Another observation on LED Lighting
LED lighting for my violets in South Florida I have found to be equal if not superior to flourescent lighting.
Let me state that I am certainly not a lighting engineer, but have degrees in biology and ornamental horticulture. I have been in the nursery business since 1962 and grown plants since I was 6 or 7.
I have grown violets under both flourescent and LED lighting for a little over 3 years, and certainly not an expert. We grow not for show but for our garden center and internet sales. The following are facts and observations I have made.
There are a number of types of LED. I use mostly 48" aquarium lights with red, white, green and blue bulbs. They have 3 rows of parallel lights in the unit Interestingly, I have some with only blue and white, and see little difference if any in growth habit. With LED lighting being able to support coral growth in aquairums, I feel the technology there is certainly enough to support African violet growth.
Although I really have no interest in growing for show, I am sure LED grown plants from us would certainly qualify for blue ribbon status, and if time and effort were taken to produce a best in show, I would guess our LED produced plants would win out over our flourescents.
Long time, experienced, best in show winning growers have necessarily started with flourescents and have learned to grow under them. So they have little need to fix what is not broken, but I bet in the near future with new hobbyists coming on, the majority of best in shows will be from LED fixtures and flourescent lighting will take a distant back seat.
To be fair, we have only one Flora-cart unit with flourescent bulbs, and these bulbs are older than a year probably 3 to 5 years. I find that although the plants appear the same from casual observation to our LED lit violets (over 100 strips) the root system is superior on the LED lit ones.
About half of our LED lighted violets receive some natural sunlight. The other half are strictly LED. Timers go off during periods of bright sunlight during the afternoon when they receive good light from the sun, and then set to come back on in late afternoon and into the evening. The ones not benefitting from natural light get between 12 and 14 hours of LED light.
Members of our local violet club are amazed at the growth, size of leaves and plants, as well as quantity and size of flowers we are growing. Our miniature and semi
miniatures are almost always covered in blooms.
Although LED plant lights are a bit more expensive t(48"ones are between $45 and $70) than flourescents, they rapidly pay for themselves in electricity and cost of flourescent bulb and ballast replacement. With well over 100 light strips in total, I see no difference in our electric bill. In fact it has gone down since replacing our pool pump with a variable speed pump, all the while adding more lights.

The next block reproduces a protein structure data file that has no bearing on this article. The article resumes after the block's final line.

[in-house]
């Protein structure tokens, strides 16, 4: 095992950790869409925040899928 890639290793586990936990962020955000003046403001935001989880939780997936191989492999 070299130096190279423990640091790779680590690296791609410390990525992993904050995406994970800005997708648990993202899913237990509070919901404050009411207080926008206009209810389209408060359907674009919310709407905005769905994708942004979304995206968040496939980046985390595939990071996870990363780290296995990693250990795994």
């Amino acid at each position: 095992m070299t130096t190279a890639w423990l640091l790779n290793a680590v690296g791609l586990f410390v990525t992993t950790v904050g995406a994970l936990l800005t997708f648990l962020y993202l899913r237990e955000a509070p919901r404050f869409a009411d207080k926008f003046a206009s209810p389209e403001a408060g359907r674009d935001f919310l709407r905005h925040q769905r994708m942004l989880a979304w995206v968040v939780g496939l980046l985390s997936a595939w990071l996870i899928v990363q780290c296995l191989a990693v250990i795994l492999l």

They produce little to no heat, a plus when air conditioning is needed almost year round in South Florida.
They are light weight and super easy for an individual to mount on stands, using only plastic pull ties.
They are much more attractive than bulky flourescents.
Many more LED lights can be plugged into an individual circuit, as compared with flourescent.
There are no bulbs to change and danger of breakage is non existent.
In a recent article mentioning the LED lighting at Bird Tropicals in Kansas city, I observed the same phenomenon but with a different conclusion. We went early to Mr. Bird's establishment , which is conducted in a cave. My main interest for years has been orchids, but could not imagine he could compete with South Florida orchid growers. I could really not imagine he would have much, and mainly wanted to go to see his Pembroke Welsh Corgies. He has 2 Corgies and we had 10 at the time, now down to 7. Corgie people have a special bond and we were old friends by the time the big African violet group arrived.
Walking into the cave I was spell bound with the varieties he was able to grow under LED lighting and in Kansas no less! (Hope I am allowed to say this as I was born in Kansas and grew up in Oklahoma.) I know first hand how much harder it is to grow plants in the Plains as compared to South Florida. Not only did he have many species, I had never heard of but genera beyond my knowledge. He had even received a prestigious FCC award on an orchid, something given out only rarely. I was awed at his collection.
Trying to photograph it was another story. I got the same result as Mr. Lipson's photo in the March - April 2017 issue of AVSA. I played around with the white balance on my Cannon T3I with little improvement. I asked several other photographers in the group but they too were having the same result. My conclusion is the information the cameras were receiving are a photographic issue and not a lighting issue as his plants were beautiful.
I see this same phenomenon in trying to take pictures of LED lit plants on stands with my own set up. Having little patience to manipulate the camera settings, I simply take the plants out from under the LED and photograph under natural lighting which my camera has settings for. The pictures are radically different. It is simply the way the camera is set to read the type of light. I do not think most cameras have a white balance setting for LED, and this has nothing to do with use of LED in plant growth.
In short I love LED and the African violet plants it produces. At least give it a try.
But be sure and get the ones that are for plants or aquariums. There are many more choices than with flourescent. I see where some big growers in California are switching to LED. The technology is here but will ineveitably be ever changing.